If you want to re-use track that has ballast glued to it you’ll probably be wondering how to recover the track and remove the ballast. Here’s how I solved the problem.
If you’ve been following the progress of my layouts, you’ll know the track plan has undergone a few changes.
One of these necessitated changing a section of track to which I’d already glued the ballast — D’oh! — Pulling the track up revealed some royally messed up track, with ballast stuck to sleepers and rails and worse on the underside of the sleepers making it difficult to relay the track flat.
For real, full-size, railways getting rid of ballast is hugely expensive and time-consuming. Network Rail, the UK’s national rail infrastructure operator, has spent £500million buying a huge complex but very frankly awesome machine to clean the ballast on full-size tracks.
A video of a track laying and ballasting machine is below and is absolutely worth watching if you like big machines.
Thankfully, it’s a lot, lot, lot cheaper and easier for model railway enthusiasts and after several attempts at discovering how not to remove ballast 🙂 I worked out the following 5-step technique to remove the ballast from “accidentally” laid tracks.
These steps work on Hornby, Peco or other manufacturers’ N, OO or HO gauge tracks and to clean up old or second-hand track that has ballast and other debris from previous layouts stuck to it. It leaves your track clean until you come to ballast it again — don’t forget to check my how to ballast guide when you do 🙂
#1 Dampen The Track
Assuming the track is in place on the baseboard, gently apply a coating of water – remember to disconnect the electrics first! Let this soak in for at least an hour but no more than 2 hours. You want the ballast damp but not so wet water soaks into surrounding areas and ruins the trackside landscape.
Initially, I used a water sprayer but couldn’t get keep the spray area confined to just the track. I then used the techniques I used to apply the ballast glue in the first place, using a syringe but this time filled with water and applying it to the central track bed and sides.
This gave the best results, allowing me to precisely control where the water went but do be careful with amounts or there’s a risk of soaking the baseboard too much.
#2 Brush Off Surface Ballast
Next, run a stiff Nylon brush or old toothbrush over the track to free up surface ballast and loosen the rest. Don’t use the wire bristle type brushes as these will scratch the rails and sleepers. Then run over the area with a small vacuum cleaner to clear the track.
With my eye on saving money, I brush the loosened particles away from the track area and reuse them for rock falls at the base of cliff faces.
#3 Lift The Track
Assuming your track is glued down, gently prise it up. If tacked down, carefully pull the tacks with pliers and lift the track section in question free.
A flat-head screwdriver or wallpaper scraper (if you have space at the sides of the track) can be useful to get under the sleepers and pry it free. This is the part you need to be most careful about, use too much force you could end up with bent rails or snapped sleepers.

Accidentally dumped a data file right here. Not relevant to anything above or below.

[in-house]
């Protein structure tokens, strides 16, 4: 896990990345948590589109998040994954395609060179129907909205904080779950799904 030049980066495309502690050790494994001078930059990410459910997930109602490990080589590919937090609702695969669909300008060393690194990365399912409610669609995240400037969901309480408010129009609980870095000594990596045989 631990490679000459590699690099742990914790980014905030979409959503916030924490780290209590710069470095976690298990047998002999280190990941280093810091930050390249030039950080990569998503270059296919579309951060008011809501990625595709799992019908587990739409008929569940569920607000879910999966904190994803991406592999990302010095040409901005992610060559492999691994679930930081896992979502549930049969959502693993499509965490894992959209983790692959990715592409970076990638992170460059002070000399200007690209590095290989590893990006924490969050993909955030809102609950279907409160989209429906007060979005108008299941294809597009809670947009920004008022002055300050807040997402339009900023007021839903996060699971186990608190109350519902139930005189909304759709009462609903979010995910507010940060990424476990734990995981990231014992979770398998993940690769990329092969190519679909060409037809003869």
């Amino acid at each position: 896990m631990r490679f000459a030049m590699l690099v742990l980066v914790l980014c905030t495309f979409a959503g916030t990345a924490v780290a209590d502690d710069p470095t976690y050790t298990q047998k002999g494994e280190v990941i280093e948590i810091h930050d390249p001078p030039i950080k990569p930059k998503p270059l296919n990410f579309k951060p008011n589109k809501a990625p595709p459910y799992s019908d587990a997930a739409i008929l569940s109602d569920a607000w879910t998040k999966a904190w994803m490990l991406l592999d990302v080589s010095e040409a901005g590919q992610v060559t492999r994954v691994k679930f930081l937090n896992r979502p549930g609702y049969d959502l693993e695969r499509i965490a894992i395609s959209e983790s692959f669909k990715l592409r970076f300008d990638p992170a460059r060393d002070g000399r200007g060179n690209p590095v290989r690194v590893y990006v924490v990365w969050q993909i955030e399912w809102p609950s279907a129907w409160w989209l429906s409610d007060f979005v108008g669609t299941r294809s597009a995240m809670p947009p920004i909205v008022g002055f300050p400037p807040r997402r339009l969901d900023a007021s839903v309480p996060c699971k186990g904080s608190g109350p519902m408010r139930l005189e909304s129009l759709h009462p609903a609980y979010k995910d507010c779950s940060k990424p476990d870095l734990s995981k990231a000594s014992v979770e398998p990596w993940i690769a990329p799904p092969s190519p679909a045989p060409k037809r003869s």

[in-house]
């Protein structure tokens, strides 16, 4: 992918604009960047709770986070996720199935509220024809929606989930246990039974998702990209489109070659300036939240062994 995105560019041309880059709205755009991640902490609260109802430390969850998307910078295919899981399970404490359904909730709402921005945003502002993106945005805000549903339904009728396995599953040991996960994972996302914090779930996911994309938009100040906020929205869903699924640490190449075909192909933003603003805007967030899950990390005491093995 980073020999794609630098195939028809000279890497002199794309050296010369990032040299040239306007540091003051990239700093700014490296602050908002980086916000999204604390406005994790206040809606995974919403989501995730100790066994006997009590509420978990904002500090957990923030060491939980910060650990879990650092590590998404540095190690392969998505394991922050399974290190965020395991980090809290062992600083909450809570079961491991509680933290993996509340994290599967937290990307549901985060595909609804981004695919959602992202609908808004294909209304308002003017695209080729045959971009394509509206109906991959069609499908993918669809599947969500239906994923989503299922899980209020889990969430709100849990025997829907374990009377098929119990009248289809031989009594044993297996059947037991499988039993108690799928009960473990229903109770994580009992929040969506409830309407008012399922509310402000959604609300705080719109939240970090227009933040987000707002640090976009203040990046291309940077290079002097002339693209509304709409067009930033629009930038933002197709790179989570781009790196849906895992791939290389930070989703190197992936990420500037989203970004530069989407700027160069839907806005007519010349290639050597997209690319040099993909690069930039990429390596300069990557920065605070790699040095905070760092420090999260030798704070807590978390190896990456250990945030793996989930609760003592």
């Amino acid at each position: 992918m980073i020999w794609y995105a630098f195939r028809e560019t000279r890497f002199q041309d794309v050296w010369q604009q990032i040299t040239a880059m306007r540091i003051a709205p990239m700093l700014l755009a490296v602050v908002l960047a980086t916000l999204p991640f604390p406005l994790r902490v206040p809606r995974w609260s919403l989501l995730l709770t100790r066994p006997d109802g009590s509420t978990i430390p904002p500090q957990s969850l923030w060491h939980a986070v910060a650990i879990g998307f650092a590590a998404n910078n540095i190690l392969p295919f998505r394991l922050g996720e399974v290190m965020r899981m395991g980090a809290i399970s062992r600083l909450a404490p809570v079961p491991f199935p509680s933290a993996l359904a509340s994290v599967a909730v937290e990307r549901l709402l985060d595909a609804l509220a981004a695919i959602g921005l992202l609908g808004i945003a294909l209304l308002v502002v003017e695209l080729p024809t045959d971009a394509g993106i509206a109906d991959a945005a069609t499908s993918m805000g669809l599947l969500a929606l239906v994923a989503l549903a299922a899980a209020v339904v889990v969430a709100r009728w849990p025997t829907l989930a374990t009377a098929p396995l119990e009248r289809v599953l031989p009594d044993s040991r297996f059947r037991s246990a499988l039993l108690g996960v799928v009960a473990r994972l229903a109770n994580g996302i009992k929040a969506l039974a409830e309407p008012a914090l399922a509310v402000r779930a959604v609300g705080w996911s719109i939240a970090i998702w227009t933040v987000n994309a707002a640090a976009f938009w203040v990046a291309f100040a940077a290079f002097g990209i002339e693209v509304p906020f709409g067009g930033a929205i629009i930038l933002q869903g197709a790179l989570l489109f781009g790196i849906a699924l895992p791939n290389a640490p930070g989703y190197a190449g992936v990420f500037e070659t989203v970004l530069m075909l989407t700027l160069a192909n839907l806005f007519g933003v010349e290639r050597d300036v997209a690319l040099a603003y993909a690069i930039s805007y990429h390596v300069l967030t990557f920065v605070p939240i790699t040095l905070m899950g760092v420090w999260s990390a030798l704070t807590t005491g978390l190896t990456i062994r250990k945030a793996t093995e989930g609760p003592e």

Another technique I’ve learnt is to cut the rail joiners between track sections rather than trying to lift and separate the track with the joiners intact.
Although the track can be lifted and joiners removed, I’d rather buy a few new joiners than put a strain on the more expensive rails and bend them out of shape.
#4 Soak The Track
With the track now free of the board and most of the ballast left behind, courtesy of step 2, soak the track in warm soapy water for a few hours.
#5 Work Off Residual Ballast
With the Nylon brush scrub the track and sleepers to clean off the remaining ballast. You may also need to scrape parts of the track and sleepers. Initially, I used the scalpel to do this but only ended up leaving horrid marks on the sleepers. On the second attempt, I used a small watch-makers or jeweller’s flat-head screwdriver. This gave much better results without the damage inflicted by a knife.
One last tip, don’t forget the underside of the track. The top side is naturally where you want it to look best but anything stuck to the underside of the sleepers will prevent the track from lying flat when it is laid again and cause problems getting the rails to line up.
And that’s it. The track is now back to near original condition and without a £50 million super machine!
As can be seen in the picture right, there’s little difference between the new track (top) and the de-ballasted track using these steps (middle). In a short time, your old track will be ready to be used on your next layout or new track plan. Before you do so however I’d give the rail heads a good clean in case any dirt got onto them during the ballast removal. See how to clean model railway track for tips on this.
If you liked this tip, I recommend one of these excellent model railway books which are packed with tips and advice like this for building and running your layout.
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Andy is a lifelong modeler, writer, and founder of modelrailwayengineer.com. He has been building model railways, dioramas, and miniatures for over 20 years. His passion for model making and railways began when he was a child, building his first layout at the age of seven.
Andy’s particular passion is making scenery and structures in 4mm scale, which he sells commercially. He is particularly interested in modelling the railways of South West England during the late Victorian/early Edwardian era, although he also enjoys making sci-fi and fantasy figures and dioramas. His website has won several awards, and he is a member of MERG (Model Railway Electronics Group) and the 009 Society.
When not making models, Andy lives in Surrey with his wife and teenage son. Other interests include history, science fiction, photography, and programming. Read more about Andy.